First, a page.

Norman No. 1, Neodesha, Wilson County
In 1891, four Neodesha businessmen contacted William M. Mills, a Pennsylvania man who had drilled gas wells and installed gas distributions systems in several southeast Kansas cities. They asked him to drill exploratory wells in the area in the hope of producing a supply of natural gas for Neodesha.
T. J. Norman, a local blacksmith, owned a four-acre garden plot on the edge of town that was chosen for the first drilling site. Mills struck oil on Norman's land on November 28, 1892. Named Norman No. 1 in honor of the blacksmith, the well initially produced twelve barrels of oil a day. Norman No. 1 was the first oil well west of the Mississippi River to produce a commercial quantity of oil. It was also the first well drilled in the vast Mid-Continent oil field that covers parts of Kansas, Nebraska, Oklahoma, Arkansas, Louisiana, and Texas. The Mid-Continent field became the major oil-producing region in the United States through the late 1930s. Norman No. 1, by opening up the Mid-Continent field, made possible the competition that eventually broke Standard Oil's stranglehold on the American petroleum industry.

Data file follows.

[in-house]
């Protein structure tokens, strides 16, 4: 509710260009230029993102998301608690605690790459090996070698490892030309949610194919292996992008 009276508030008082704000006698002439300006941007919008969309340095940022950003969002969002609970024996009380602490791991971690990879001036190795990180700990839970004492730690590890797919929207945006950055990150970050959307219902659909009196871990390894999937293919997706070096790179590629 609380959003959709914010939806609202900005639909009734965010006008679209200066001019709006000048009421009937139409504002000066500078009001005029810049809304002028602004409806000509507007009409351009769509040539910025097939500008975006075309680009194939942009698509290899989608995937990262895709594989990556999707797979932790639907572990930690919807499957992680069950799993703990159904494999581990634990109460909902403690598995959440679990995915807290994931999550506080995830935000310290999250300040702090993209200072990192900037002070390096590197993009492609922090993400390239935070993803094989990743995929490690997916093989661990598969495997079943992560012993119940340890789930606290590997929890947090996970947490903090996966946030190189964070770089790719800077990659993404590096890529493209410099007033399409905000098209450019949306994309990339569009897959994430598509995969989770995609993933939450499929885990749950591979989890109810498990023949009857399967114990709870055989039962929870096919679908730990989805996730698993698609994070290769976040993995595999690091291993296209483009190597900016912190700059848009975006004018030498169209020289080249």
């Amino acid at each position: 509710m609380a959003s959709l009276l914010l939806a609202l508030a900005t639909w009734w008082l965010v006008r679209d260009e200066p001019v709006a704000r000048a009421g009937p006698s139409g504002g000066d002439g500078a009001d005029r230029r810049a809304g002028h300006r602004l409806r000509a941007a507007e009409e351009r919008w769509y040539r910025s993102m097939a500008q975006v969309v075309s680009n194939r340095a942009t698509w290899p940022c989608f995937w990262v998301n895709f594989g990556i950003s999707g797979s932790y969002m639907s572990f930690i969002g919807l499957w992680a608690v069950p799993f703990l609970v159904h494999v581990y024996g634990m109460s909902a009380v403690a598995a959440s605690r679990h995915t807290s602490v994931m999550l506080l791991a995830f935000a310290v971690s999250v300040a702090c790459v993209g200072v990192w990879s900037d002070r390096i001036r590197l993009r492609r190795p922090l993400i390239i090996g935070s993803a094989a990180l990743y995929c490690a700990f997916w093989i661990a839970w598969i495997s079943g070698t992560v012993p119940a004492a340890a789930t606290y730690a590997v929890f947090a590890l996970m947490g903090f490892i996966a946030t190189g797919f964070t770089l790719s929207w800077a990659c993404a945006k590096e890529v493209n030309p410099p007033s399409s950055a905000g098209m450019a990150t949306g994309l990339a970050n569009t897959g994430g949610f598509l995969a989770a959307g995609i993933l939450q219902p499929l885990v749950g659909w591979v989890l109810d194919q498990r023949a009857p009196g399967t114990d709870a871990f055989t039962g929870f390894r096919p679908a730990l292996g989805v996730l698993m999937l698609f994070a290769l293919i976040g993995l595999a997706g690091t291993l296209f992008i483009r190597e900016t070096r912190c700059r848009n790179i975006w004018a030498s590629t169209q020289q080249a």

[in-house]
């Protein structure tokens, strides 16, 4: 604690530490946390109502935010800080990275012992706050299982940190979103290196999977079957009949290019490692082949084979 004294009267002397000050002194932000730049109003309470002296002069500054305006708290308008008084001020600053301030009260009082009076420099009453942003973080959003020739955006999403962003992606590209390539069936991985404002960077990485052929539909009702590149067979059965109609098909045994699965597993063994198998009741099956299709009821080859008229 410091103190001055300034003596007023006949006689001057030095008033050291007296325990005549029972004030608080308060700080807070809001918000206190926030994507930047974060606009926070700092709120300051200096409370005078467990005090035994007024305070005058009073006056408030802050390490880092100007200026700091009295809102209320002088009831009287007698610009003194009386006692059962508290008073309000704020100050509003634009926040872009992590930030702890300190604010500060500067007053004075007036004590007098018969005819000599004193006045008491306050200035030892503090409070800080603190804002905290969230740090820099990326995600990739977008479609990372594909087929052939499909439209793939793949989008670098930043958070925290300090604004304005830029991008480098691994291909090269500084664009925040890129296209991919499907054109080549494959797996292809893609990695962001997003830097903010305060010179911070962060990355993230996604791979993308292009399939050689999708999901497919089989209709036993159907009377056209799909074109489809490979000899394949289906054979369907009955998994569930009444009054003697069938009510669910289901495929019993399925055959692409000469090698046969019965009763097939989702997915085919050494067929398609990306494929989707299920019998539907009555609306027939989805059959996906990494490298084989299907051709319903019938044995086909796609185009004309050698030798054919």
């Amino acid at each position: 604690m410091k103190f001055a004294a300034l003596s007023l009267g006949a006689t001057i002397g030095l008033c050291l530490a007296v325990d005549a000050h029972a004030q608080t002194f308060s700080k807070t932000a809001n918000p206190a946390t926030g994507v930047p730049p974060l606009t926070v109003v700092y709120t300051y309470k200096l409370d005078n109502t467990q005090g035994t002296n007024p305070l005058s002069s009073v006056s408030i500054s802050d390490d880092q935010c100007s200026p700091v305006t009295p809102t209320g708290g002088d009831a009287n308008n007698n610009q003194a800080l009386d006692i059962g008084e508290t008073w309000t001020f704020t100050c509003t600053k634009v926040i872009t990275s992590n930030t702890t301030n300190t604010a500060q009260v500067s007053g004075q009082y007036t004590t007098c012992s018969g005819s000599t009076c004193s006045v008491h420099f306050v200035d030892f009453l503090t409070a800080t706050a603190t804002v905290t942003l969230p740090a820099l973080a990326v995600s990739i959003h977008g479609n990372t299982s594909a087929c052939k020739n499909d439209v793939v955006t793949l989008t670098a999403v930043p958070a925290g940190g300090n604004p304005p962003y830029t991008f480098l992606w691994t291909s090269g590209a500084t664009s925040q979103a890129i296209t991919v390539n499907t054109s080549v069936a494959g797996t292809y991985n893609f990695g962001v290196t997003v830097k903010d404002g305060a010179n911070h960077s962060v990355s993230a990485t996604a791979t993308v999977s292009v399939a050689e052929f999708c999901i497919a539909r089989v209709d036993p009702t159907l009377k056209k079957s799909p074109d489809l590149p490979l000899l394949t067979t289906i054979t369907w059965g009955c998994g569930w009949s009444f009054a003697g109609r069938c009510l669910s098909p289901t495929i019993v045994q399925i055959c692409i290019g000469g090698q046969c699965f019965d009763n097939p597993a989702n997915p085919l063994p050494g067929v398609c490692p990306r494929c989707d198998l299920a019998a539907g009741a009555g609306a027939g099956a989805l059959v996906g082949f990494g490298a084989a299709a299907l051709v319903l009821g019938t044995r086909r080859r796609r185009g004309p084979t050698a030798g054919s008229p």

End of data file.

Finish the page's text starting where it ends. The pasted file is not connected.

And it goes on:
This major oil discovery ushered in a new era for Neodesha and the state. By 1904, Kansas was producing four million barrels of crude oil per year and, in 1925, ranked fifth among the states in oil production.
Norman No. 1 was abandoned in 1919 and remained overgrown along the banks of the Verdigris River until 1961 when a replica of the original derrick was erected on the old well site as a memorial. Today Norman No. 1 is a National Historic Landmark and listed on the National Register of Historic Places. A museum has been built in a city park surrounding the site--a fitting recognition of Norman No. 1's importance as one of the most significant oil discoveries in U. S. and Kansas history.
Entry: Norman No. 1, Neodesha, Wilson County
Author: Kansas Historical Society
Author information: The Kansas Historical Society is a state agency charged with actively safeguarding and sharing the state's history.
Date Created: December 2004
Date Modified: November 2010
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